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    • "Some other studies have explicitly tried to control for stoppage effect (Hultman et al. (2010) by studying only laterborn children in families who have previously had similarly affected offspring. Stoppage is caused due to the fact that some parents may decide not to have any more children after their first child is diagnosed with ASD.(Jones and Szatmari 1988; Selkirk et al. 2009) For example, Zhao et al. (2007) studied the third-born children with ASD for this reason. "
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    ABSTRACT: Several studies have reported maternal and paternal age as risk factors for having a child with Autism Spectrum Disorder (ASD), yet the results remain inconsistent. We used data for 68 age- and sex-matched case-control pairs collected from Jamaica. Using Multivariate General Linear Models (MGLM) and controlling for parity, gestational age, and parental education, we found a significant (p < 0.0001) joint effect of parental ages on having children with ASD indicating an adjusted mean paternal age difference between cases and controls of [5.9 years; 95% CI (2.6, 9.1)] and a difference for maternal age of [6.5 years; 95% CI (4.0, 8.9)]. To avoid multicollinearity in logistic regression, we recommend joint modeling of parental ages as a vector of outcome variables using MGLM.
    Journal of Autism and Developmental Disorders 01/2012; 42(9):1928-38. DOI:10.1007/s10803-011-1438-z · 3.06 Impact Factor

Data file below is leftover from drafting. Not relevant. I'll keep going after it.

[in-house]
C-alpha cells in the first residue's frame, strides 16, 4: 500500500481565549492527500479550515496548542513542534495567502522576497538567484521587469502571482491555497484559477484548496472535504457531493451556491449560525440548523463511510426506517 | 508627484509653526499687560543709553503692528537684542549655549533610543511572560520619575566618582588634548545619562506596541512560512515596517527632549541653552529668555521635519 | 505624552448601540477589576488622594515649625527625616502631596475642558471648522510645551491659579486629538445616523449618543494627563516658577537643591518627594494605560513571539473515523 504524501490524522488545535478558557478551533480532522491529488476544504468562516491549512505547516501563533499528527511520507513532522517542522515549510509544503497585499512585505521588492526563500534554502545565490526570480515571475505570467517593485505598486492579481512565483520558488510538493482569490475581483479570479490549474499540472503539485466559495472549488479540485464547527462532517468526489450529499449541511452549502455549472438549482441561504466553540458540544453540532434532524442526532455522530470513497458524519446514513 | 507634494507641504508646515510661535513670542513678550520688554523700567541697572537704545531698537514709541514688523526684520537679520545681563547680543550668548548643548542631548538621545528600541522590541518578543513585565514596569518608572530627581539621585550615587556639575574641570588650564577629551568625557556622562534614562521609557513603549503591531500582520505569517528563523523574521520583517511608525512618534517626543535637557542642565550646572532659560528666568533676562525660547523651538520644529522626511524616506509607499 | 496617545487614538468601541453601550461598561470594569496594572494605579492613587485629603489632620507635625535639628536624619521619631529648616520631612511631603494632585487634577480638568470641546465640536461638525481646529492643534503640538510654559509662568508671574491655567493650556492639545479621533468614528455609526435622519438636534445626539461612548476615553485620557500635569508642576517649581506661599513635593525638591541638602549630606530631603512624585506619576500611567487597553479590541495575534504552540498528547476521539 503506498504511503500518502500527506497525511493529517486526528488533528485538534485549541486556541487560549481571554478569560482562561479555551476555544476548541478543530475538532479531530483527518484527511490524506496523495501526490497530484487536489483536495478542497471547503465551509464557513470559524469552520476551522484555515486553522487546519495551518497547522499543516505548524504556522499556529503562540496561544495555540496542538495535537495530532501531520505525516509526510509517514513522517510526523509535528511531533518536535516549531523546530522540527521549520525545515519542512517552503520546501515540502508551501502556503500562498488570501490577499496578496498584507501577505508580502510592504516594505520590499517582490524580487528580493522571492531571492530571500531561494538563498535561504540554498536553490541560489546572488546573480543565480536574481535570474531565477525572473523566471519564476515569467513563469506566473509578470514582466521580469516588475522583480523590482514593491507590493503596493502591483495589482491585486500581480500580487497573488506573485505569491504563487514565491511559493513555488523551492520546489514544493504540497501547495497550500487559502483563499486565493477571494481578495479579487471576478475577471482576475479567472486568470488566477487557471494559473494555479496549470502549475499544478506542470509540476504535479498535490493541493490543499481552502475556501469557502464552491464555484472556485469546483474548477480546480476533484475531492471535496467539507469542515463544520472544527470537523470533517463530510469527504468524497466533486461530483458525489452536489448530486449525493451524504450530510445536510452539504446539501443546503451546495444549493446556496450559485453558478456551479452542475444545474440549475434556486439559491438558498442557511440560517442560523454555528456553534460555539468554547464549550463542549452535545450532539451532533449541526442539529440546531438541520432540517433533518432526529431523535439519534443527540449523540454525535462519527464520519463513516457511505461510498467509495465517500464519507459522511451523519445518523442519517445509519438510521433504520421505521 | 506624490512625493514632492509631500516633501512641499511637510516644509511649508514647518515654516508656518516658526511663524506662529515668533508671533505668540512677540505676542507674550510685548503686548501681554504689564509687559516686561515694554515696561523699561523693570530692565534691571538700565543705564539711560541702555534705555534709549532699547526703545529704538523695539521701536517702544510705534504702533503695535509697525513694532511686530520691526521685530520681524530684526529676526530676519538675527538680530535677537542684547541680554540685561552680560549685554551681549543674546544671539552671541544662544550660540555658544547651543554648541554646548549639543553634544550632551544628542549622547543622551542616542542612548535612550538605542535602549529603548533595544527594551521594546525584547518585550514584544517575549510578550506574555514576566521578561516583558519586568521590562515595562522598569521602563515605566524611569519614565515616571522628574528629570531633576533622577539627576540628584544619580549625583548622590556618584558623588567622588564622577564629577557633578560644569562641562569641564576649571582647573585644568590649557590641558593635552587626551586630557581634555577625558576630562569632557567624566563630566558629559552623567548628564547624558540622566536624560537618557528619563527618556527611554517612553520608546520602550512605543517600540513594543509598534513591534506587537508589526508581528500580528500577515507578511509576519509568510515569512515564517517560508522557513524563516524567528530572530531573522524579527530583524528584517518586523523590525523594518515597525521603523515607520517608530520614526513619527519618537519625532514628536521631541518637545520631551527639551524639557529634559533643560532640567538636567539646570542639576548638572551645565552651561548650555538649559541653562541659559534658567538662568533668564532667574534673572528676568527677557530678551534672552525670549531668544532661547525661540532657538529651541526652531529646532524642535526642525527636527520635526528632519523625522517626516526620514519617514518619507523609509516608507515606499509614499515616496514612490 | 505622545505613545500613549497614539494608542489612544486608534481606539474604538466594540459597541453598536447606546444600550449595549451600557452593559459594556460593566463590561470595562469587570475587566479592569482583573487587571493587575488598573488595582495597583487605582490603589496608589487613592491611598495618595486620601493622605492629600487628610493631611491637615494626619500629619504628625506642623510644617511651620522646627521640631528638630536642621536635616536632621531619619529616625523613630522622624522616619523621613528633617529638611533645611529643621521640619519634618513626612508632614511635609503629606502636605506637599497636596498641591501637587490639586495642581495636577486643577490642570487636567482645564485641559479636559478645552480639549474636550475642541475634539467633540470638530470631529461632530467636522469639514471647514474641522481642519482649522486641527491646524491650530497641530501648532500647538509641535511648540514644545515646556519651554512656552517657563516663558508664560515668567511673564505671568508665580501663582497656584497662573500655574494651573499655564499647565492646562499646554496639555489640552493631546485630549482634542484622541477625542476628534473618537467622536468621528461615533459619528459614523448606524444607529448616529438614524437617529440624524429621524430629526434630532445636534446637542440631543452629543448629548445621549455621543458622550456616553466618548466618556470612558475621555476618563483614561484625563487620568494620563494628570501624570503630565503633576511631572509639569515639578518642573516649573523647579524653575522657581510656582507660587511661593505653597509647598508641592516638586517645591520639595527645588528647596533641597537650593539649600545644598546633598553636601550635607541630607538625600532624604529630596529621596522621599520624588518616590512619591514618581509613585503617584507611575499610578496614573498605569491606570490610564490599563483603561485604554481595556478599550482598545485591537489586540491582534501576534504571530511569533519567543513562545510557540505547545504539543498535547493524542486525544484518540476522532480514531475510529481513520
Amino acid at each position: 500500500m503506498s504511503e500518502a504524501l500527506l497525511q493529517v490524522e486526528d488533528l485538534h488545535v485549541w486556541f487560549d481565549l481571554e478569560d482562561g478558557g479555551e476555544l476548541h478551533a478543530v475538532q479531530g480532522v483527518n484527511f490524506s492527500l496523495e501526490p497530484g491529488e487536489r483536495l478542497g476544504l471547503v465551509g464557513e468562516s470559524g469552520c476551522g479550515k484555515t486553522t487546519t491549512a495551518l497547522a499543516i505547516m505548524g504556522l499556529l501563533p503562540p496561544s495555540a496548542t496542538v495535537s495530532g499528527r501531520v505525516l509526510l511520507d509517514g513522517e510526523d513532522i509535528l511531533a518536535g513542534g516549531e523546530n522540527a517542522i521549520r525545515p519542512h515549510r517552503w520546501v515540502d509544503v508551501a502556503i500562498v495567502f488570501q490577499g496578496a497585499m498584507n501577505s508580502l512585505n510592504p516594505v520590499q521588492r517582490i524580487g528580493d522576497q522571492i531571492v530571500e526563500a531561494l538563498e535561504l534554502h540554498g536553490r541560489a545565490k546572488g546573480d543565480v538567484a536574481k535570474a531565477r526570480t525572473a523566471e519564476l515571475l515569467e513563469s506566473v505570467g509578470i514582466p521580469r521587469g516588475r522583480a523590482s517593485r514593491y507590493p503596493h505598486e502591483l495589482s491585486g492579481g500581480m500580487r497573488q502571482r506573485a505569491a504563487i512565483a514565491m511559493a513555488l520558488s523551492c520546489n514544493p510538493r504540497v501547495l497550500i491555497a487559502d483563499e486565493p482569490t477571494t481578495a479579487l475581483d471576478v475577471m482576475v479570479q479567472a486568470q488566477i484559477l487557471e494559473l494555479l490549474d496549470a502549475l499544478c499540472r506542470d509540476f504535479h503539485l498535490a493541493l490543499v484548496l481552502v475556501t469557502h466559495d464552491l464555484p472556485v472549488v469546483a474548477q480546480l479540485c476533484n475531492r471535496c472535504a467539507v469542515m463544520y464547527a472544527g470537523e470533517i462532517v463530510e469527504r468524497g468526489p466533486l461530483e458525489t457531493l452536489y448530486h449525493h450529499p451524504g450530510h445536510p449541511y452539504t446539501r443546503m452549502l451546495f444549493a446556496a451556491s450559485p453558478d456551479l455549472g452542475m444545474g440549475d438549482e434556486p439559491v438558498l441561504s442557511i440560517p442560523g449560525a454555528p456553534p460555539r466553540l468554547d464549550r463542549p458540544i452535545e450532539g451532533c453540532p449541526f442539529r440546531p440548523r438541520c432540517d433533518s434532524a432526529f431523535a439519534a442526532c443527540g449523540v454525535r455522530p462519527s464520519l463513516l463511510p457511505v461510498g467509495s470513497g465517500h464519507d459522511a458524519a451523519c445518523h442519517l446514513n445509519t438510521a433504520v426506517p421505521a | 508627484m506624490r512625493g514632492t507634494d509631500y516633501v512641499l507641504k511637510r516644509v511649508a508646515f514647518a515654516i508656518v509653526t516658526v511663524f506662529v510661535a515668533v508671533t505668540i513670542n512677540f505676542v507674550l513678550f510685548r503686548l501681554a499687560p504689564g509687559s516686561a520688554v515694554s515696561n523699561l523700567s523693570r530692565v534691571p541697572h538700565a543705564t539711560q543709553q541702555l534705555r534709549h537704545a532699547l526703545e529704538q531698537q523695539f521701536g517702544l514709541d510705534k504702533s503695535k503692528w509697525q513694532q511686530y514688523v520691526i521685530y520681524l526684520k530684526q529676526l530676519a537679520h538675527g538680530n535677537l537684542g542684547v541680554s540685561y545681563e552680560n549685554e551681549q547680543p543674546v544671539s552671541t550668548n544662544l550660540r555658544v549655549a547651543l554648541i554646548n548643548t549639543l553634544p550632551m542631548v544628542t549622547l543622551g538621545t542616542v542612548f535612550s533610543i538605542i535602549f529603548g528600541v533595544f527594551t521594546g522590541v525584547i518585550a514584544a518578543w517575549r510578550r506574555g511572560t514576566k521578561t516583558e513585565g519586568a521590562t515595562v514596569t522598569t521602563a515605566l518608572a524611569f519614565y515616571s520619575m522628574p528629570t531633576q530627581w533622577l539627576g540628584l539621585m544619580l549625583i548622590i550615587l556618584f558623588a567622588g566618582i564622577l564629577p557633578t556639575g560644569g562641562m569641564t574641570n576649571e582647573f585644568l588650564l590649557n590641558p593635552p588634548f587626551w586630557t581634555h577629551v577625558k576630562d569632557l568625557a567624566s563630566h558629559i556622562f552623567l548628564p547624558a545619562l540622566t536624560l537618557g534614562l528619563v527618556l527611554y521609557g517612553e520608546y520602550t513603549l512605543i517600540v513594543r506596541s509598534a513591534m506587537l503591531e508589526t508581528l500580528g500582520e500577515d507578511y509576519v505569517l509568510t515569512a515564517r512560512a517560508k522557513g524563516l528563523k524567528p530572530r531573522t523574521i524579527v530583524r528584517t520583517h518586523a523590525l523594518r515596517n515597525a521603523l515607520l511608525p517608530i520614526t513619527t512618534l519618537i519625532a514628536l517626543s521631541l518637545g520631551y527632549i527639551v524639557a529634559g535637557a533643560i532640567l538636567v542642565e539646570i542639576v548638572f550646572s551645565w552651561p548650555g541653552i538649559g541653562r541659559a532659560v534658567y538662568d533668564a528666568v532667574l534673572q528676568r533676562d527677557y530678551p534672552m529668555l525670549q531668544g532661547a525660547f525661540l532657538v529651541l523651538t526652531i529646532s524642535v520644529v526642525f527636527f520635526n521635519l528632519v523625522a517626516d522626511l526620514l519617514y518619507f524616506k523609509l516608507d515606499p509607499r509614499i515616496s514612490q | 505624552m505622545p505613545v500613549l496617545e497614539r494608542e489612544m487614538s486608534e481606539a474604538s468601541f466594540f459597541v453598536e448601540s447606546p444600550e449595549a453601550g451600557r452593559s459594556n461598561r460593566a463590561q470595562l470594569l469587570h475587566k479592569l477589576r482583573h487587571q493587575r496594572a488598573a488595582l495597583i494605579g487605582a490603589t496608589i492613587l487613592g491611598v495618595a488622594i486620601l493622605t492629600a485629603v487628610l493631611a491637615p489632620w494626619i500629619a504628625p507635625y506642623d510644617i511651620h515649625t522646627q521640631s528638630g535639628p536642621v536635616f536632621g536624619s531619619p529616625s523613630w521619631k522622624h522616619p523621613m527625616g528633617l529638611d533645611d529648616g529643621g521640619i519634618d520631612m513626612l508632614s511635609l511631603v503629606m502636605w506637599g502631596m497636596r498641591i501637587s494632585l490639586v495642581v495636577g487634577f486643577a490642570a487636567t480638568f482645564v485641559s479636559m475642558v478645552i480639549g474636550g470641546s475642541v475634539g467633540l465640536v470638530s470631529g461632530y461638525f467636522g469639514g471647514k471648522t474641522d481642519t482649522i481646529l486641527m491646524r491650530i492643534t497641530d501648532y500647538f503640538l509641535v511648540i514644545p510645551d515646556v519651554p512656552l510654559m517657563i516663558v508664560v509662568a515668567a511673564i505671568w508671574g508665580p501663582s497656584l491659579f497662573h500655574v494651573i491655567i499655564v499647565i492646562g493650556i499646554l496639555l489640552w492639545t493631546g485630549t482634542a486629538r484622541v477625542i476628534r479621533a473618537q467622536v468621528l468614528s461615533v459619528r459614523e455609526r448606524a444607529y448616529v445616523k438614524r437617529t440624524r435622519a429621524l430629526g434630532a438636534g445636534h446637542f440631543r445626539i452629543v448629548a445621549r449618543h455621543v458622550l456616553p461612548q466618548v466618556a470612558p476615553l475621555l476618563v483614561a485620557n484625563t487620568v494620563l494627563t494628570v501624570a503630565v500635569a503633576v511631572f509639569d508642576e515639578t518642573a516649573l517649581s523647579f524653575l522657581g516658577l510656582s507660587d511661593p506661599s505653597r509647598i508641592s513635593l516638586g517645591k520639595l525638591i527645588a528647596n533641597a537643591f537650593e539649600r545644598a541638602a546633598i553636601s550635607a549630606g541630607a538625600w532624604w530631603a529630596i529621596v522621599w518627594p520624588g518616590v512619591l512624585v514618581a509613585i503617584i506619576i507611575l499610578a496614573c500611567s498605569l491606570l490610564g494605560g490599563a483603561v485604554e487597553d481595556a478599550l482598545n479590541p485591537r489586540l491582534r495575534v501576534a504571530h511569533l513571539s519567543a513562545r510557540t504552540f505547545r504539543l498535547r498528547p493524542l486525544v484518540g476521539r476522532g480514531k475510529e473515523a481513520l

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    ABSTRACT: In the last decade, major advances have been made in our understanding of the genetic basis of epilepsy. Genetic testing for over two dozen epilepsy-related genes is now clinically available, and healthcare providers who manage patients with epilepsy are faced with incorporating genetic information into their assessment and treatment plans. Although the clinical applications of genetic test results in the setting of epilepsy may be somewhat limited, an argument for the utility of testing can be made based upon the potential impact on treatment options, the ability to provide prognostic information, and the psychological, medical, and reproductive implications for patients and their family members. Clinicians who incorporate genetic testing into their evalua-tion of patients with epilepsy must be knowledgeable about epilepsy phenotypes and epilepsy genes, have expertise in eliciting a genetic family history that encompasses not only epilepsy but a broader range of relevant medical conditions, and possess a thor-ough understanding of genetic testing methods and outcomes. Given the complexity of genetic test results, it is crucial that informed consent to discuss the risks, benefits, and limitations of genetic testing take place with patients prior to testing. In addi-tion, many patients may benefit from genetic counseling to discuss testing options or results, address family impact or reproductive issues, and obtain access to support resources.